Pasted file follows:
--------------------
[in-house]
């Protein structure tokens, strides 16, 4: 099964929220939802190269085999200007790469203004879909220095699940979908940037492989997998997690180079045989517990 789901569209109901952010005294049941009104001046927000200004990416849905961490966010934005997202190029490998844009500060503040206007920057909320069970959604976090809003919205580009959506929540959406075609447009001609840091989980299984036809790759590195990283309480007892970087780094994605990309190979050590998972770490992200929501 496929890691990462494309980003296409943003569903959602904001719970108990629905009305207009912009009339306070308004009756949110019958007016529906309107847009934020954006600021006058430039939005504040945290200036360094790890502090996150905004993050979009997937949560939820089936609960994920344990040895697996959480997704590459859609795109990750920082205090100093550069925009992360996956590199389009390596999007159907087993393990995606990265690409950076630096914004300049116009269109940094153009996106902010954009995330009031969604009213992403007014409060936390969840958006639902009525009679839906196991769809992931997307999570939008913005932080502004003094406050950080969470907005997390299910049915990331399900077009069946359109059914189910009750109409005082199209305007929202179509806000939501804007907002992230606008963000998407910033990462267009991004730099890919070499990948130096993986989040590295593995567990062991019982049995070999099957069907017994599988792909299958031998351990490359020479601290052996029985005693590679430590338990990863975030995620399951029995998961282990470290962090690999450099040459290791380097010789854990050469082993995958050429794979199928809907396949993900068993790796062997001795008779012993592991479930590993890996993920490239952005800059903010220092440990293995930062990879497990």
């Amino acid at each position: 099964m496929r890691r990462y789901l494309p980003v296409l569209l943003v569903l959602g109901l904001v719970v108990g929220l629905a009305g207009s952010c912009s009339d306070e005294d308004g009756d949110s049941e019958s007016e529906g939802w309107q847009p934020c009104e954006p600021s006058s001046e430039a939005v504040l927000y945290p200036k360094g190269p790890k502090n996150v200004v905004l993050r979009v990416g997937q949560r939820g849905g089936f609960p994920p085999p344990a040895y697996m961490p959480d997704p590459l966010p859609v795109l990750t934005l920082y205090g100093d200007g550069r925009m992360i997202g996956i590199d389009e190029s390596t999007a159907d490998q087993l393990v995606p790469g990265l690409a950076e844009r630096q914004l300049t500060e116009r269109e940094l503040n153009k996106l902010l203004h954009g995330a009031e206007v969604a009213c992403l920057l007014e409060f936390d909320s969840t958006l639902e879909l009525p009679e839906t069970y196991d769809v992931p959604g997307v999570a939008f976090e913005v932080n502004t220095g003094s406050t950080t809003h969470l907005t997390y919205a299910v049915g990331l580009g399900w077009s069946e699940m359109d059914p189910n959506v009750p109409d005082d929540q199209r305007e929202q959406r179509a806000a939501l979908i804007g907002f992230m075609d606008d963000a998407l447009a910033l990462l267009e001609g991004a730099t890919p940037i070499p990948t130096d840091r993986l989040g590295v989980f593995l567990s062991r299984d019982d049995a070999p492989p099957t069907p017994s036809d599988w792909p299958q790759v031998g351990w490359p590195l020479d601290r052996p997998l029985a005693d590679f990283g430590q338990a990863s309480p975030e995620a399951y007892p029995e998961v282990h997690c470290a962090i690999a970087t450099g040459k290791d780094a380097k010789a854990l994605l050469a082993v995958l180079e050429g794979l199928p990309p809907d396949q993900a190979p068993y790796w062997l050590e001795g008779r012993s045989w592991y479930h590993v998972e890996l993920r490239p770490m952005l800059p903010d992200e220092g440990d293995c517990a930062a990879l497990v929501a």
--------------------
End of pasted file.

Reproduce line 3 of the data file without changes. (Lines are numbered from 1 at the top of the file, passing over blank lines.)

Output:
């Amino acid at each position: 099964m496929r890691r990462y789901l494309p980003v296409l569209l943003v569903l959602g109901l904001v719970v108990g929220l629905a009305g207009s952010c912009s009339d306070e005294d308004g009756d949110s049941e019958s007016e529906g939802w309107q847009p934020c009104e954006p600021s006058s001046e430039a939005v504040l927000y945290p200036k360094g190269p790890k502090n996150v200004v905004l993050r979009v990416g997937q949560r939820g849905g089936f609960p994920p085999p344990a040895y697996m961490p959480d997704p590459l966010p859609v795109l990750t934005l920082y205090g100093d200007g550069r925009m992360i997202g996956i590199d389009e190029s390596t999007a159907d490998q087993l393990v995606p790469g990265l690409a950076e844009r630096q914004l300049t500060e116009r269109e940094l503040n153009k996106l902010l203004h954009g995330a009031e206007v969604a009213c992403l920057l007014e409060f936390d909320s969840t958006l639902e879909l009525p009679e839906t069970y196991d769809v992931p959604g997307v999570a939008f976090e913005v932080n502004t220095g003094s406050t950080t809003h969470l907005t997390y919205a299910v049915g990331l580009g399900w077009s069946e699940m359109d059914p189910n959506v009750p109409d005082d929540q199209r305007e929202q959406r179509a806000a939501l979908i804007g907002f992230m075609d606008d963000a998407l447009a910033l990462l267009e001609g991004a730099t890919p940037i070499p990948t130096d840091r993986l989040g590295v989980f593995l567990s062991r299984d019982d049995a070999p492989p099957t069907p017994s036809d599988w792909p299958q790759v031998g351990w490359p590195l020479d601290r052996p997998l029985a005693d590679f990283g430590q338990a990863s309480p975030e995620a399951y007892p029995e998961v282990h997690c470290a962090i690999a970087t450099g040459k290791d780094a380097k010789a854990l994605l050469a082993v995958l180079e050429g794979l199928p990309p809907d396949q993900a190979p068993y790796w062997l050590e001795g008779r012993s045989w592991y479930h590993v998972e890996l993920r490239p770490m952005l800059p903010d992200e220092g440990d293995c517990a930062a990879l497990v929501a």